Physics

Gravitational waves could reveal dark matter clouds around black holes

Gravitational waves could reve...
The search for dark matter has turned to hypothetical particles called ultralight bosons, and gravitational wave detectors have been deputized for the hunt
The search for dark matter has turned to hypothetical particles called ultralight bosons, and gravitational wave detectors have been deputized for the hunt
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An artist's impression of a black hole
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An artist's impression of a black hole
The search for dark matter has turned to hypothetical particles called ultralight bosons, and gravitational wave detectors have been deputized for the hunt
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The search for dark matter has turned to hypothetical particles called ultralight bosons, and gravitational wave detectors have been deputized for the hunt

Dark matter is one of the most puzzling mysteries of science, with a huge range of suspects being investigated. In a new study, astronomers have searched for clouds of hypothetical, ultralight particles that could congregate around black holes, and make themselves known by sending out gravitational waves.

All the matter we see and interact with everyday, from people to planets, only accounts for about 15 percent of the matter in the universe. The vast majority of it is tied up in dark matter, the enigmatic substance that only seems to interact with regular matter through its gravitational influence. What exactly dark matter is, what properties it may have, where it could be found and how we might detect it, are all subjects of ongoing speculation and investigation.

Ultralight bosons are one such candidate. Bosons are a class of particle that includes photons and the legendary Higgs boson, but some models suggest that undiscovered versions may exist with extremely tiny masses. If they do, they might help plug one of the biggest holes in our understanding of the cosmos.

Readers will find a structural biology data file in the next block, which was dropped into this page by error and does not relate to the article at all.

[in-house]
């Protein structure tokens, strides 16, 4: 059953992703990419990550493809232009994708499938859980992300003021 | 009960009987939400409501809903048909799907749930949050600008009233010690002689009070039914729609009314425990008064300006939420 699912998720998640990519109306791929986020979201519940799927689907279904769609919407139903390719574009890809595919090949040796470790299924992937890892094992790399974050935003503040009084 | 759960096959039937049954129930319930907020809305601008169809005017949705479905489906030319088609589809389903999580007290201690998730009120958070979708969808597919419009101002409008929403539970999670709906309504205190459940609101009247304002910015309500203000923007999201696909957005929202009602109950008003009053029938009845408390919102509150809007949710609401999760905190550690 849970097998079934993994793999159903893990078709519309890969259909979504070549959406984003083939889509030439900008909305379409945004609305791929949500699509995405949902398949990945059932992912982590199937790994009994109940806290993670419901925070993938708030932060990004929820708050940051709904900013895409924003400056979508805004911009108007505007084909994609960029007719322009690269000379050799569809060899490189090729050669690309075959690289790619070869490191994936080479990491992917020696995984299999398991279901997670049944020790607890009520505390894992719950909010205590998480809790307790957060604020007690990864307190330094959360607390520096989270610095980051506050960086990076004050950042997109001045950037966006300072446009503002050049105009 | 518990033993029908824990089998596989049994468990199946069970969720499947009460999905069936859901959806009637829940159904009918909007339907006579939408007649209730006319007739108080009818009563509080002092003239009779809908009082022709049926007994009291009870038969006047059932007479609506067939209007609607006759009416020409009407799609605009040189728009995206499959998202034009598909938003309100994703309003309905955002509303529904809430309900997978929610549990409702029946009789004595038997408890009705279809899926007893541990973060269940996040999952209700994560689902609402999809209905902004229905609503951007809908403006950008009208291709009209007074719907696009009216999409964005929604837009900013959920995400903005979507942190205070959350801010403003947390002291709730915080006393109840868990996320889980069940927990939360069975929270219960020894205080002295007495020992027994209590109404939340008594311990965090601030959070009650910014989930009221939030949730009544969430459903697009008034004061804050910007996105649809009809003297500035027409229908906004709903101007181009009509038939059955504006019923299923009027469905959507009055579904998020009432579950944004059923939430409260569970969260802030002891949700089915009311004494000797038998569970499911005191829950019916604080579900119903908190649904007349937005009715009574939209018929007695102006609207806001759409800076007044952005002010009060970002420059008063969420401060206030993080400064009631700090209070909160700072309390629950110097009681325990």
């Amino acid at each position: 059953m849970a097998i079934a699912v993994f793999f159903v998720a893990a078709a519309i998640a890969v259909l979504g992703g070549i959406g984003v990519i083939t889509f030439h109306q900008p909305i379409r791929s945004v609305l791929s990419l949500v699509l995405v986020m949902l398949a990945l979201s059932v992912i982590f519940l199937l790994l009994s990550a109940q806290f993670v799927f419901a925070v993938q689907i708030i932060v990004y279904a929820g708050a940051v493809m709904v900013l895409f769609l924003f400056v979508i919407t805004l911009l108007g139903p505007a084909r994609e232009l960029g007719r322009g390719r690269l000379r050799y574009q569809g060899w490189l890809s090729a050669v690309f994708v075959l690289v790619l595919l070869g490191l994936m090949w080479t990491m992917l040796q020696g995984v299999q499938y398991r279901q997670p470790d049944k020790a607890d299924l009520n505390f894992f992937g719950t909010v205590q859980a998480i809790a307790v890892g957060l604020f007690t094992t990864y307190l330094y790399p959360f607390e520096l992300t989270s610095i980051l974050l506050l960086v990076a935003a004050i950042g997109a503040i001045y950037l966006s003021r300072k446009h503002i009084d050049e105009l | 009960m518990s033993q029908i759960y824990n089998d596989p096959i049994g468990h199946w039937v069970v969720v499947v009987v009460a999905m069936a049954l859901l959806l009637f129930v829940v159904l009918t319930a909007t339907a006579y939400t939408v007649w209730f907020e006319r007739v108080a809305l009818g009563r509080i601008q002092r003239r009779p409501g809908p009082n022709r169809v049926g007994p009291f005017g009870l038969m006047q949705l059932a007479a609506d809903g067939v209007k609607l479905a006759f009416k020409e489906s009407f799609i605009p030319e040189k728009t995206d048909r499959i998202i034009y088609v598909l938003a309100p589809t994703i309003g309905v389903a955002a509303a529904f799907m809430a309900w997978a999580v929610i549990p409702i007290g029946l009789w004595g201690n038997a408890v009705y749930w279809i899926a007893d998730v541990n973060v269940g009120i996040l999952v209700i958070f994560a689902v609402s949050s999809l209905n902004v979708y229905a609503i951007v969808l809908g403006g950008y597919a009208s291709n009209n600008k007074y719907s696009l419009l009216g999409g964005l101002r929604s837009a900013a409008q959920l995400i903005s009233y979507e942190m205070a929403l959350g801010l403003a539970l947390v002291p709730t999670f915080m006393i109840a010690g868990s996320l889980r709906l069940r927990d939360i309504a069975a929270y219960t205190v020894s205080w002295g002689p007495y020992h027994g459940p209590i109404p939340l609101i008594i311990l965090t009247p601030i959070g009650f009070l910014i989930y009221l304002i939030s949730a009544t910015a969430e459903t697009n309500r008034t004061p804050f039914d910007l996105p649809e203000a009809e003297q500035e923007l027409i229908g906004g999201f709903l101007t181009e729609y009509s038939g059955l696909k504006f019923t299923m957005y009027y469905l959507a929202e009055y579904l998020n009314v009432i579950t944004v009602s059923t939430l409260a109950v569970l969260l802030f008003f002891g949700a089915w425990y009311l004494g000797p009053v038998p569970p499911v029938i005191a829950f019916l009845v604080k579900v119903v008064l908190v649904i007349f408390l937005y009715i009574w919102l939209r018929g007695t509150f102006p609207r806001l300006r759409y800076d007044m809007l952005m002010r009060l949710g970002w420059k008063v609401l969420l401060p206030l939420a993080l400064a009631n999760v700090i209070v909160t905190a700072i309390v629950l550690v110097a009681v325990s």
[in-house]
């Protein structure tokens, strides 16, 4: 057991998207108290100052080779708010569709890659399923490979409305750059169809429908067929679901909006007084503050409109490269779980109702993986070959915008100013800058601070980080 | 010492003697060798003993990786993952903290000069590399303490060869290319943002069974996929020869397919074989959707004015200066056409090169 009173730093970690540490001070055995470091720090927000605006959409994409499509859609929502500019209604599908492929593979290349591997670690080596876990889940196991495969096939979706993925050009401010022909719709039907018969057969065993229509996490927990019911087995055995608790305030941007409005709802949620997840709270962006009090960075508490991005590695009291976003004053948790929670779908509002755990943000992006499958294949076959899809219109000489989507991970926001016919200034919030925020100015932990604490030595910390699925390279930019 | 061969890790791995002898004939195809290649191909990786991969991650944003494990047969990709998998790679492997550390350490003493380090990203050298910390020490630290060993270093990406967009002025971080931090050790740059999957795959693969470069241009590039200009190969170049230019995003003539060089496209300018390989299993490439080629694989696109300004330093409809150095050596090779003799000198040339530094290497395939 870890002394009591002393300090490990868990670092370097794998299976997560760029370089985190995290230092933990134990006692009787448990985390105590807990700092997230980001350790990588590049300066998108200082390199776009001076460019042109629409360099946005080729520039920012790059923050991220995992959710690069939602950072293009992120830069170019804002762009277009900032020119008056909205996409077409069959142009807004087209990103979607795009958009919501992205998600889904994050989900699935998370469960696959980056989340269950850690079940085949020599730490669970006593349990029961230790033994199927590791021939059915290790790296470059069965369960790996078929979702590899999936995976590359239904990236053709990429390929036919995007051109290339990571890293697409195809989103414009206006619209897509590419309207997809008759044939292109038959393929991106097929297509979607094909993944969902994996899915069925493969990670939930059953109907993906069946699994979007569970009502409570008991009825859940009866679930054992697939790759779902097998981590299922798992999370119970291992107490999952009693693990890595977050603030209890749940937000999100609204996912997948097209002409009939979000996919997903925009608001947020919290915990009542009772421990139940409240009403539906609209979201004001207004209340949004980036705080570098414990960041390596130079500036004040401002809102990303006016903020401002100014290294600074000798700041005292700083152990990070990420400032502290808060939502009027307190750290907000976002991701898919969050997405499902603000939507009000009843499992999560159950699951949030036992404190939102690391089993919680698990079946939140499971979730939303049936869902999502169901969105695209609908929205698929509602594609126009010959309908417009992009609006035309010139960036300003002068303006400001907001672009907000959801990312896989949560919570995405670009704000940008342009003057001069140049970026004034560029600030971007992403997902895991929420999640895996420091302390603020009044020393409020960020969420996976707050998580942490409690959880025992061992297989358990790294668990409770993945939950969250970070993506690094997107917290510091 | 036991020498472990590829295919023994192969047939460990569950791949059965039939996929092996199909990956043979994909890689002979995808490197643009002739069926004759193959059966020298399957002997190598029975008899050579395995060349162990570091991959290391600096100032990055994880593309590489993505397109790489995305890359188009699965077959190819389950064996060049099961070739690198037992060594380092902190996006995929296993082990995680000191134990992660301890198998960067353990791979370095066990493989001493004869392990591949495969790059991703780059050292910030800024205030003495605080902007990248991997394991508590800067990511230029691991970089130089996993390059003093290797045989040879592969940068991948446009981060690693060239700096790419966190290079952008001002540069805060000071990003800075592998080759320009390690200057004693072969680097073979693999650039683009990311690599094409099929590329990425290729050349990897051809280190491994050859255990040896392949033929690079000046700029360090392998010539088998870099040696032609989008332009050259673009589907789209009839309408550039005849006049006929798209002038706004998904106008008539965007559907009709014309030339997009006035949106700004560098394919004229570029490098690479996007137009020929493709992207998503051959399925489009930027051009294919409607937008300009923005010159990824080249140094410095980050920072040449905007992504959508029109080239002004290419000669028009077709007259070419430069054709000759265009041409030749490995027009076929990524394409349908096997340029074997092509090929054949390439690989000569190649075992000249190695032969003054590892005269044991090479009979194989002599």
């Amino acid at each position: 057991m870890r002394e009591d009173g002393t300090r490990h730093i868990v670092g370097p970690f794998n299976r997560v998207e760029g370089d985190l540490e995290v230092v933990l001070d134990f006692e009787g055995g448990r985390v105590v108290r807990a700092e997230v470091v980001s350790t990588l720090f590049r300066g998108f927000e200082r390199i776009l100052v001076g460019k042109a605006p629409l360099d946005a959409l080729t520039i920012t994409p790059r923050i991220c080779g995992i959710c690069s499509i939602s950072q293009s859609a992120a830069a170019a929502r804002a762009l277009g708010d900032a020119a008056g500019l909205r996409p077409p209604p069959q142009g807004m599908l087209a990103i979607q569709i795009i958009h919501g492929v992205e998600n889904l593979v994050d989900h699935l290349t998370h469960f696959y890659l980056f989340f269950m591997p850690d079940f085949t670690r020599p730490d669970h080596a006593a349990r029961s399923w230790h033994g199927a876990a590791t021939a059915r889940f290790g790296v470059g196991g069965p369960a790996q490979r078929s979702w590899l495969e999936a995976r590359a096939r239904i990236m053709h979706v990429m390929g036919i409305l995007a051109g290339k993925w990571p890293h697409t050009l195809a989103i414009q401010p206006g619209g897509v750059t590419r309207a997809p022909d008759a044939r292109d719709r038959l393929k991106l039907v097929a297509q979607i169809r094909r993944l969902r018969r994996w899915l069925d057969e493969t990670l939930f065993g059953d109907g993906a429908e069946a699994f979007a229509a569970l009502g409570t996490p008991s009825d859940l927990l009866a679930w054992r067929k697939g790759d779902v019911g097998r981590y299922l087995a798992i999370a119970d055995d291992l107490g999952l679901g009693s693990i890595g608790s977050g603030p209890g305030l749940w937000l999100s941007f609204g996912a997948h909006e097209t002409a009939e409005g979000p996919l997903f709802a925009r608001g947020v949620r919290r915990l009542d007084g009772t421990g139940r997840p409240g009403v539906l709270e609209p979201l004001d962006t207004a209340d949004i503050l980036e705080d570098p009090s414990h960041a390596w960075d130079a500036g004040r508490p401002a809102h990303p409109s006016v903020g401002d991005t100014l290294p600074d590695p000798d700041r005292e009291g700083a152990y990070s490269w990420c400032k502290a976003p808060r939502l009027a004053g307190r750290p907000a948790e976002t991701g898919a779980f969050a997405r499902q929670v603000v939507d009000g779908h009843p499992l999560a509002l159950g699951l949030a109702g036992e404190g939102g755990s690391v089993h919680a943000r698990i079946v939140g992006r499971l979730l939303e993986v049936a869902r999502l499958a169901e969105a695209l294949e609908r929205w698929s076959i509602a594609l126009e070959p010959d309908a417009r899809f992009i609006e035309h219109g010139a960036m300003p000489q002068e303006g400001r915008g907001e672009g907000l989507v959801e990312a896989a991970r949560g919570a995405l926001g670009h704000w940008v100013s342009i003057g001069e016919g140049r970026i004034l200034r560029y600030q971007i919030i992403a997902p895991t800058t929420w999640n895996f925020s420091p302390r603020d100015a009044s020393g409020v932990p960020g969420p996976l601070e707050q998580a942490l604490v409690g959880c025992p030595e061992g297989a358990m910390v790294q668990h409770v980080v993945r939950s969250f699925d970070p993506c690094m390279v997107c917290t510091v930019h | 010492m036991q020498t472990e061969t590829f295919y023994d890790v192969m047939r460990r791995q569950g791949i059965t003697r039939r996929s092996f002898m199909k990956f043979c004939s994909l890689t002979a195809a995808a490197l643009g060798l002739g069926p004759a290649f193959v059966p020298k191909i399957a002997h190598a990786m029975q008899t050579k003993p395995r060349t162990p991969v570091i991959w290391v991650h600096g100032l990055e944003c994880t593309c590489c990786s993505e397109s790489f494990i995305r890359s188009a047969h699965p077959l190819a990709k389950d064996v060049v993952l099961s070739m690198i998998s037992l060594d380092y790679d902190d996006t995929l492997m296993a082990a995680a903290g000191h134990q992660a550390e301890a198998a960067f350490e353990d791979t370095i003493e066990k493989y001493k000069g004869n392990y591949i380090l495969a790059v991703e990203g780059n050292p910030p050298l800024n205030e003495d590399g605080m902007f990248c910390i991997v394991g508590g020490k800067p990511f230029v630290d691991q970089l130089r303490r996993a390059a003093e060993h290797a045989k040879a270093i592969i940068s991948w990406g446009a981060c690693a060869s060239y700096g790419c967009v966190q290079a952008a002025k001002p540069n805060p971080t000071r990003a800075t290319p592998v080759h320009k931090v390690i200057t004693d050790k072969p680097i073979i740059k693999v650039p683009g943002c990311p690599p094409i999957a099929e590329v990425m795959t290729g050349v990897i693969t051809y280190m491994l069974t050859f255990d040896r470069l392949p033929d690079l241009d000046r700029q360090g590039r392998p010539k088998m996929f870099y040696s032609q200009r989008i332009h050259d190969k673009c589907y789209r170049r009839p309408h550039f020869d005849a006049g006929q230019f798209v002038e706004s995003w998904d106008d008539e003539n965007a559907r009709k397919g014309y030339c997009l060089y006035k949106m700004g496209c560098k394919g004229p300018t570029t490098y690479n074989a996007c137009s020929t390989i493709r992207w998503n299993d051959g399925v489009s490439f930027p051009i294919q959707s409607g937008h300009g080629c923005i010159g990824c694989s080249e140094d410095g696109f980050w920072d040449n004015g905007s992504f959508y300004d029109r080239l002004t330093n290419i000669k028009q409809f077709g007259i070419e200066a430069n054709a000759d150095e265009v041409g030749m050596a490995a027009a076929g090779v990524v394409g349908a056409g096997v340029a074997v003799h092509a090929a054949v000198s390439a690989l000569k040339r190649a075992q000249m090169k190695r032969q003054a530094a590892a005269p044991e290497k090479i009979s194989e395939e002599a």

"It is almost impossible to detect these ultralight boson particles on Earth," says Dr. Lilli Sun, co-lead author of the study. ”The particles, if they exist, have extremely small mass and rarely interact with other matter – which is one of the key properties that dark matter seems to have.”

So for the new study, the team searched the skies for the kind of signal that clouds of ultralight bosons could produce. Since dark matter mostly interacts through gravity, the astronomers turned to gravitational waves – ripples in the very fabric of spacetime.

Dozens of gravitational wave signals have been detected since 2015, usually produced during collisions between compact objects like black holes and neutron stars. But they could also come from more subtle phenomena, generating a much longer, more gentle wave at particular frequencies.

The team says that ultralight bosons could gather in clouds around rapidly rotating black holes, where they “drag” on the object and slow its spin. Eventually, the cloud itself starts to shrink as the bosons annihilate into other particles, which generates gravitational waves with a particular fingerprint detectors could pick up.

An artist's impression of a black hole
An artist's impression of a black hole

"We believe these black holes trap a huge number of boson particles in their powerful gravity field, creating a cloud co-rotating with them,” says Sun. “This delicate dance continues for millions of years and keeps generating gravitational waves that hurtle through space. By searching for gravitational waves emitted by these clouds we may be able to track down these elusive boson particles and possibly crack the code of dark matter.”

To check for these signals, the researchers examined data gathered during the third observing run of the Advanced LIGO detector. Unfortunately, no such signal was detected, but that doesn’t completely rule out the hypothesis. Instead, it puts constraints on the type of bosons that might be involved, and the age and distance of the clouds. Since the cloud shrinks with age, the gravitational wave signals would be much weaker for old clouds than young clouds.

"We learnt that a particular type of boson cloud younger than 1,000 years is not likely to exist anywhere in our galaxy, while clouds that are up to 10 million years old are not likely to exist within about 3,260 light-years from Earth,” says Sun.

More sensitive detectors in future could still find weaker signals from older clouds, or younger ones that are more distant. Or, of course, we might be going about this all wrong, and dark matter could be something else entirely.

The research is available on the preprint server ArXiv.

Source: Australian National University

1 comment
1 comment
bwana4swahili
The KISS principle applies to gravity as well as everything else. Maybe, just maybe, gravity isn't really a constant, eliminating the need for dark matter!